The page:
43 Whether at the national or international level, efforts to minimize or maximize the importance of the Convention are part of the game. The presence of negotiations already reflects the open potential between hegemonic and anti-hegemonic approaches to indigenous rights (Rodriguez-Garavito, 2010, 28-29). This is particularly important for understanding in the context of a corporate-oriented and government-oriented mega-development, whether in the form of infrastructure, energy or extractors (Baluarte, 2004; RAISG, 2012). New forms of governance can lead to a reduction in democratic policy spaces (Randeria, 2007), as they can lead to innovation and transformation in the areas of autonomy and autonomy. The question is no longer whether states encourage the participation of indigenous states; Nor is it a question of whether efforts are coordinated and systematic, as Convention 169 suggests. States are doing all of this more and more. Rather, the issue is one of the quality and emerging models of systematic, but also systemic, rights practices. Instrumental approaches to new forms of consultation and consent appear, for example, to run the risk of a sharp shrinkage of the claim space. The agitation and redefinition of indigenous rights policy is now essential for the process of challenging the pitfalls of major declarations, the coloniality of power (Quijano, 2000) and entrenched development practices. Only 21 nations have ratified Convention 169, less than the previous Convention 107. The decline of signatories can be partly attributed to the integration of the right of indigenous peoples to self-determination by Convention 169. Many national states are concerned about such provisions and claim that indigenous autonomy undermines their sovereignty and governance.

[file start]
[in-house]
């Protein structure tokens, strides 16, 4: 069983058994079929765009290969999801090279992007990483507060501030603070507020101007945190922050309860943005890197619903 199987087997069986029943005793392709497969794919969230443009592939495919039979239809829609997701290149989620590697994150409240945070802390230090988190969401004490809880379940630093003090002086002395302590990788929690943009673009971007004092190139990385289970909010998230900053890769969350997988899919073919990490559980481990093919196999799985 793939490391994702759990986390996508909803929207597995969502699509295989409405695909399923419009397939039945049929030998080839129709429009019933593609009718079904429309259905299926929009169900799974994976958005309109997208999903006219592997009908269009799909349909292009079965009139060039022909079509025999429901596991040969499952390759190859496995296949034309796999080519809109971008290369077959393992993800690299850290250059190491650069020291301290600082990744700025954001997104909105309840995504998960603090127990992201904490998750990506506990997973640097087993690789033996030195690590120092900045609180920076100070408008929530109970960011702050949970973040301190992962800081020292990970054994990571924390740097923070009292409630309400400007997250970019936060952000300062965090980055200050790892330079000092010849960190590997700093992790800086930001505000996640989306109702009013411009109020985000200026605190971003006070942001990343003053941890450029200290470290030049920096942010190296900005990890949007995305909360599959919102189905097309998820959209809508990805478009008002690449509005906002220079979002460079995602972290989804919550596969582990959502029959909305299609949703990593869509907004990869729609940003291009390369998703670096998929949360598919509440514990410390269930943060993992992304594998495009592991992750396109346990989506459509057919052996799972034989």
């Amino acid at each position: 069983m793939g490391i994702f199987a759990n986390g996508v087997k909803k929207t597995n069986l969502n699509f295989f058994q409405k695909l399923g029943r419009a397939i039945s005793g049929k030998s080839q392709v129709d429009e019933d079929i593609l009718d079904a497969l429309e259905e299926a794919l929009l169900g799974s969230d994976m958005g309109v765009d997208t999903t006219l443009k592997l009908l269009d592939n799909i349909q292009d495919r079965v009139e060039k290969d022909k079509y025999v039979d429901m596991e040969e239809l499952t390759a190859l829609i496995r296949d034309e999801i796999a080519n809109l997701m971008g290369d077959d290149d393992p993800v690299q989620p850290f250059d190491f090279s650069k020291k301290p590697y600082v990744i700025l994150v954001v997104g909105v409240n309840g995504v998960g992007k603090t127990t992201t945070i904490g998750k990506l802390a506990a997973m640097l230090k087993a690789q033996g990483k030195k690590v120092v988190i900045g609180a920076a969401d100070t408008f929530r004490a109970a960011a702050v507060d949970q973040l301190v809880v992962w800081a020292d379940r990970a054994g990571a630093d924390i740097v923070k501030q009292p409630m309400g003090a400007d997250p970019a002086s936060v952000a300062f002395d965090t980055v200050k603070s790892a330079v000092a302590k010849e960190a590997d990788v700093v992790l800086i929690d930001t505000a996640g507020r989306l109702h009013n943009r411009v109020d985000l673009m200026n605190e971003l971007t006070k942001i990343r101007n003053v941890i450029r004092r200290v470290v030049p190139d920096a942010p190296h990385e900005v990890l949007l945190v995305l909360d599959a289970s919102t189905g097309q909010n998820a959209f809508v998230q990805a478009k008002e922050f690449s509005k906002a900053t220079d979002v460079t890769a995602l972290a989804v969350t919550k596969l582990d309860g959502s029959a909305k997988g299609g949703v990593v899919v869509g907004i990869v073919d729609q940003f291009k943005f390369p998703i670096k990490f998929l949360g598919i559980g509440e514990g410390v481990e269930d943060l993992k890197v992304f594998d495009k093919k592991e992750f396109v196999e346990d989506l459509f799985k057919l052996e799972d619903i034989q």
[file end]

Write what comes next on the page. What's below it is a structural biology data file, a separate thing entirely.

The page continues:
Most of the nations that have ratified the Convention of 169 are in Latin America, where implementation is low3 Non-signatories, such as Canada and the United States, cite the inability of the international community to enforce these international instruments as justifying not ratifying them. This article examines the relationship between indigenous rights, international norms and development in Latin America, with particular emphasis on ILO Convention 169 on the rights of indigenous and tribal peoples and their application in the region. While, on the one hand, democratic change, constitutional reforms and the recognition of indigenous peoples indicate the emergence of a new legal form, on the other hand, deep inequalities, the persistence of poverty and development conflicts reveal structural tensions and ambiguities in recognition. While these ambiguities often end as a result of poor implementation and compromised rights standards, this article analyzes trends in both orthodox and heterodox policies and on the international scene, in order to draw more attention to the renegotiation of legal systems. The rights under this “new jungle law” are no longer characterized by neglect and lack of implementation, but by reappropriation, strategic attention and regulatory negotiations, which indicate a scale of possibilities evolving between empowerment and standardization. 24In 1992, after a two-week march, the government responded to the land claims of indigenous organizations, along with thousands of people. This has led to the recognition of 19 blocks of territory with an area of more than one million hectares and about 138 legally recognized communities (Yashar, 2005, 294).